21. 21. b)(Hypatia ’03) Xavier and Yolanda are playing a game starting with some coins arranged in piles. Xavier always goes first, and the two players take turns removing one or more coins from any one pile. The player who takes the last coin wins. If there are two piles of coins with 3 coins in each pile, show that Yolanda can guarantee that she always wins the game.c)Alphonse and Beryl play a game by alternately moving a disk on a circular board. The game starts with the disk already on the board as shown. A player may move either clockwise one position or one position toward the centre but cannot move to a position that has been previously occupied. The last person who is able to move wins the game. (1) If Alphonse moves first, is there a strategy which guarantees that he will always win? (1)Is there a winning strategy for either of the players if the board is changed to five concentric circles with nine regions in each ring and Alphonse moves first? (The rules for playing this new game remain the same.)AI over timeTime LineIn the following section we describe the timeline depicted in Figure 6.•Analytical Engine: A Machine made by Charles Babbage in England. His machine could do “sixty additions or subtractions may be completed and printed in one minute. One multiplication of two numbers, each of fifty figures, in one minute. One division of a number having 100 places of figures by another of 50 can be printed in one minute.” Although Babbage spent 40 years doing this, he could not afford to finish because the technology of the 19th century was not advanced enough.•First Computer Program: The Countess of Lovelace realized that Babbage’s Analytical Engine could take instructions by punching holes in cards.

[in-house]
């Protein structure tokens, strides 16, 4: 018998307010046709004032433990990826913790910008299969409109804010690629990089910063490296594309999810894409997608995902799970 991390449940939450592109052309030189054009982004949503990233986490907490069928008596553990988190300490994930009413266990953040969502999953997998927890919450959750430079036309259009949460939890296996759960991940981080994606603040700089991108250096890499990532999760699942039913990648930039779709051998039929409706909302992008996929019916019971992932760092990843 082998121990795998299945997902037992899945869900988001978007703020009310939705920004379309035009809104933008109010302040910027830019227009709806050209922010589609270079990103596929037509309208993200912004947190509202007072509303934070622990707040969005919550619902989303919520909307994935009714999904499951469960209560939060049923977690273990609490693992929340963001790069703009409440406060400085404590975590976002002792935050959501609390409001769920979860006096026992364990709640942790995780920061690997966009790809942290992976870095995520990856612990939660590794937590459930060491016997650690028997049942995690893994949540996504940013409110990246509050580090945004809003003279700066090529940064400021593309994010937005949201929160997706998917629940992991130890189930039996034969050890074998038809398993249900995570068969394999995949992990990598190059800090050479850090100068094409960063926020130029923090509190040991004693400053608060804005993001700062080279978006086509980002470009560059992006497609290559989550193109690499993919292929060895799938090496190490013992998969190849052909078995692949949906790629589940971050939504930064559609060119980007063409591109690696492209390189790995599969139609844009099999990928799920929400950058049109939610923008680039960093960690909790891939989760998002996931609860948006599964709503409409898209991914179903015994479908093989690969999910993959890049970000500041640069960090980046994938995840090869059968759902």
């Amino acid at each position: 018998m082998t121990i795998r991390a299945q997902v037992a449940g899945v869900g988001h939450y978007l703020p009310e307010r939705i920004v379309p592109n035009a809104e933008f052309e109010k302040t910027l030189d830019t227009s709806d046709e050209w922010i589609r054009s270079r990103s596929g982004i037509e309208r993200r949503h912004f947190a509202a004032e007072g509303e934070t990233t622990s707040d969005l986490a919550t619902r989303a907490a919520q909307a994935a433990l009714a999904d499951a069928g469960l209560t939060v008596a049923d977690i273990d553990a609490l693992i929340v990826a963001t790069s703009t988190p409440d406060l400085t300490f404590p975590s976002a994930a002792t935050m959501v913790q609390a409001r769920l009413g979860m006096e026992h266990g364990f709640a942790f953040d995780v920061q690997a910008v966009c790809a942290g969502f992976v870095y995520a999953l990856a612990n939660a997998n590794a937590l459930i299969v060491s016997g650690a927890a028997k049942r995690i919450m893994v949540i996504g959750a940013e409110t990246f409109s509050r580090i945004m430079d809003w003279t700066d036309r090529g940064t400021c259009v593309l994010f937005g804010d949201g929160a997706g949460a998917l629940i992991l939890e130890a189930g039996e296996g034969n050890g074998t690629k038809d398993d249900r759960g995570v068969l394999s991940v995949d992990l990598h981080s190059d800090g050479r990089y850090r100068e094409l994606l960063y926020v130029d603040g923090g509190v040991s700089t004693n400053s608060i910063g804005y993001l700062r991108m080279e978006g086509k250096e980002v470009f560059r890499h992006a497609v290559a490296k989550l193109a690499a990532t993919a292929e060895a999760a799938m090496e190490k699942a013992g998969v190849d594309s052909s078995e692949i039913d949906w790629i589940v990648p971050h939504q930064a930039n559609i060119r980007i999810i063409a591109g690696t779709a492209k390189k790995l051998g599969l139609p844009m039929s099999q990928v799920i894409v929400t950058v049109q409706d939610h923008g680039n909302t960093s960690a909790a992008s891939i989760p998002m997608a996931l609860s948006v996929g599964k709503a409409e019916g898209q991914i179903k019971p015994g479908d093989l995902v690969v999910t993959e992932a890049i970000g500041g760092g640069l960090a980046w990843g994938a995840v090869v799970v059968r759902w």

22. 22. •Binary Logic: Also called Boolean Logic. The point of Boolean Logic is to represent a function of a logic gate (Logic gates process signals that are either true or false which can also be shown as 1 and 0), and this can be shown in a truth table. In binary logic, the rules are as follows: NOT gate: The Output Q is true when the input A is NOT true (false) AND gate: The output Q is true if A and B are true NAND gate (NOT AND): The output is true if A and B are NOT true OR gate: The output Q is true if A OR B is true NOR (NOT OR) gate: The output is true if A OR B is NOT true•The Automatic Totalizator: This was invented for tallying up bets for horse races. The first Automatic Totalizator was so big, it needed its own building!•The Colossus Computer: This was invented for cracking the German codes called enigma during World War 2. The British teamed up to do this with the Polish.•The Commercial Magnetic Memory Computer: A computer that used magnetic memory.•Commercial Robotics: Unimation started making commercial robots•Personal Computer: The first PC•CD-ROM: The first CD-ROM•Lightweight laptop: This laptop weighed less than two pounds!!Predictions First of all, I would like to clarify that these are all my predictions, and arebased on what many other scientists think. These are not all proven to be correctby any means•Security recognition: The ability for a machine to recognize faces. This is one of